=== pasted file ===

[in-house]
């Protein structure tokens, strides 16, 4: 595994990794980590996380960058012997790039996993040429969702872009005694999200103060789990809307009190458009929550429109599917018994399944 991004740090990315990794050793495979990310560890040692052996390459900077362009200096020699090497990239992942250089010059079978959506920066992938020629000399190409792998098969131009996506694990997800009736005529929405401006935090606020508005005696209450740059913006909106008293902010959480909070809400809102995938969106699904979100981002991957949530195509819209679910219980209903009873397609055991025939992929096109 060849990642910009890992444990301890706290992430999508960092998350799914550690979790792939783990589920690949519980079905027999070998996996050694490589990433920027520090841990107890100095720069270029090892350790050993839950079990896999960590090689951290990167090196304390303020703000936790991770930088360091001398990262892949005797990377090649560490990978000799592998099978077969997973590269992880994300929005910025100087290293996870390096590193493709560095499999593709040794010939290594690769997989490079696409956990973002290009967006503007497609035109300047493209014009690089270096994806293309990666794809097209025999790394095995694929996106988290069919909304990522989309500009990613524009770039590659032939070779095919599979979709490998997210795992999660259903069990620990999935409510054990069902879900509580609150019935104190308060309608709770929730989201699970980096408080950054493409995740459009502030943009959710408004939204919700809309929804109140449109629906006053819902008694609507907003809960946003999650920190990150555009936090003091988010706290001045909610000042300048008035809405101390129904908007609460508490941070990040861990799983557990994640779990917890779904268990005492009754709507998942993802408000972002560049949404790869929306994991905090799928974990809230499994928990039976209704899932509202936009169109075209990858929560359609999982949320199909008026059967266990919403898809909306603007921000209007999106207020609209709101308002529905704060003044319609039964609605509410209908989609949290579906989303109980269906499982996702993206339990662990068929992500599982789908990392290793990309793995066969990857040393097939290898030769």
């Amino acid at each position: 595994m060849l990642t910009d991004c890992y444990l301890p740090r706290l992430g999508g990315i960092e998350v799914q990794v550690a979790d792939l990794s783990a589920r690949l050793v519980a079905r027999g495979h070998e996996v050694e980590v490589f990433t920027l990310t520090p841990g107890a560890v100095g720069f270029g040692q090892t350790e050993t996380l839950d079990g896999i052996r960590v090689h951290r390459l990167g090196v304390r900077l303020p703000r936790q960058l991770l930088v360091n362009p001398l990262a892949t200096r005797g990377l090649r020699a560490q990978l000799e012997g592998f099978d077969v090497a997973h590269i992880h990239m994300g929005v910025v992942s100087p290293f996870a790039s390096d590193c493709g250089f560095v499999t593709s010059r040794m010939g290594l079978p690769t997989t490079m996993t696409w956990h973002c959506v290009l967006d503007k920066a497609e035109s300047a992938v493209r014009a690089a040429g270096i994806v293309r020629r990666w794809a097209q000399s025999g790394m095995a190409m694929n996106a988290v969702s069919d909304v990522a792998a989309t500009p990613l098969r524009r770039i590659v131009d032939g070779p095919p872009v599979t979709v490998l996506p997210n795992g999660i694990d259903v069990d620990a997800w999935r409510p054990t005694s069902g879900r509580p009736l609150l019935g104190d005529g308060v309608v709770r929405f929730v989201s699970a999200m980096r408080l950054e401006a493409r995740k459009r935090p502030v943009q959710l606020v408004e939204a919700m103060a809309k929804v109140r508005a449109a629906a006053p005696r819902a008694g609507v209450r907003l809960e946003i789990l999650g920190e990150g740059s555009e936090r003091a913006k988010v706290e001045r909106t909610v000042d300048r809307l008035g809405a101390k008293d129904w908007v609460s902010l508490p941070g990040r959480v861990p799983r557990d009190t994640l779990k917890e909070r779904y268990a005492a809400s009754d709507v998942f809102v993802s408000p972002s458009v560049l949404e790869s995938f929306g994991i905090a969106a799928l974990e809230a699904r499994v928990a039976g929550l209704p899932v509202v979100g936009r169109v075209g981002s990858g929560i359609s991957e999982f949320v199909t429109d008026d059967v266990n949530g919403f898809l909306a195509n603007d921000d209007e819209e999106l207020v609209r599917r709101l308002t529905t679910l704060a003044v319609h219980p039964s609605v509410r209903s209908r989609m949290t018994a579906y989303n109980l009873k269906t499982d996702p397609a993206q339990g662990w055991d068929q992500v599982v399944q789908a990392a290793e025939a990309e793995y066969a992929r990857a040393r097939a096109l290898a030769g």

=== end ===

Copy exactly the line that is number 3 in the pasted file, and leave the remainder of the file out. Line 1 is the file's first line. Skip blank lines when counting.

């Amino acid at each position: 595994m060849l990642t910009d991004c890992y444990l301890p740090r706290l992430g999508g990315i960092e998350v799914q990794v550690a979790d792939l990794s783990a589920r690949l050793v519980a079905r027999g495979h070998e996996v050694e980590v490589f990433t920027l990310t520090p841990g107890a560890v100095g720069f270029g040692q090892t350790e050993t996380l839950d079990g896999i052996r960590v090689h951290r390459l990167g090196v304390r900077l303020p703000r936790q960058l991770l930088v360091n362009p001398l990262a892949t200096r005797g990377l090649r020699a560490q990978l000799e012997g592998f099978d077969v090497a997973h590269i992880h990239m994300g929005v910025v992942s100087p290293f996870a790039s390096d590193c493709g250089f560095v499999t593709s010059r040794m010939g290594l079978p690769t997989t490079m996993t696409w956990h973002c959506v290009l967006d503007k920066a497609e035109s300047a992938v493209r014009a690089a040429g270096i994806v293309r020629r990666w794809a097209q000399s025999g790394m095995a190409m694929n996106a988290v969702s069919d909304v990522a792998a989309t500009p990613l098969r524009r770039i590659v131009d032939g070779p095919p872009v599979t979709v490998l996506p997210n795992g999660i694990d259903v069990d620990a997800w999935r409510p054990t005694s069902g879900r509580p009736l609150l019935g104190d005529g308060v309608v709770r929405f929730v989201s699970a999200m980096r408080l950054e401006a493409r995740k459009r935090p502030v943009q959710l606020v408004e939204a919700m103060a809309k929804v109140r508005a449109a629906a006053p005696r819902a008694g609507v209450r907003l809960e946003i789990l999650g920190e990150g740059s555009e936090r003091a913006k988010v706290e001045r909106t909610v000042d300048r809307l008035g809405a101390k008293d129904w908007v609460s902010l508490p941070g990040r959480v861990p799983r557990d009190t994640l779990k917890e909070r779904y268990a005492a809400s009754d709507v998942f809102v993802s408000p972002s458009v560049l949404e790869s995938f929306g994991i905090a969106a799928l974990e809230a699904r499994v928990a039976g929550l209704p899932v509202v979100g936009r169109v075209g981002s990858g929560i359609s991957e999982f949320v199909t429109d008026d059967v266990n949530g919403f898809l909306a195509n603007d921000d209007e819209e999106l207020v609209r599917r709101l308002t529905t679910l704060a003044v319609h219980p039964s609605v509410r209903s209908r989609m949290t018994a579906y989303n109980l009873k269906t499982d996702p397609a993206q339990g662990w055991d068929q992500v599982v399944q789908a990392a290793e025939a990309e793995y066969a992929r990857a040393r097939a096109l290898a030769g």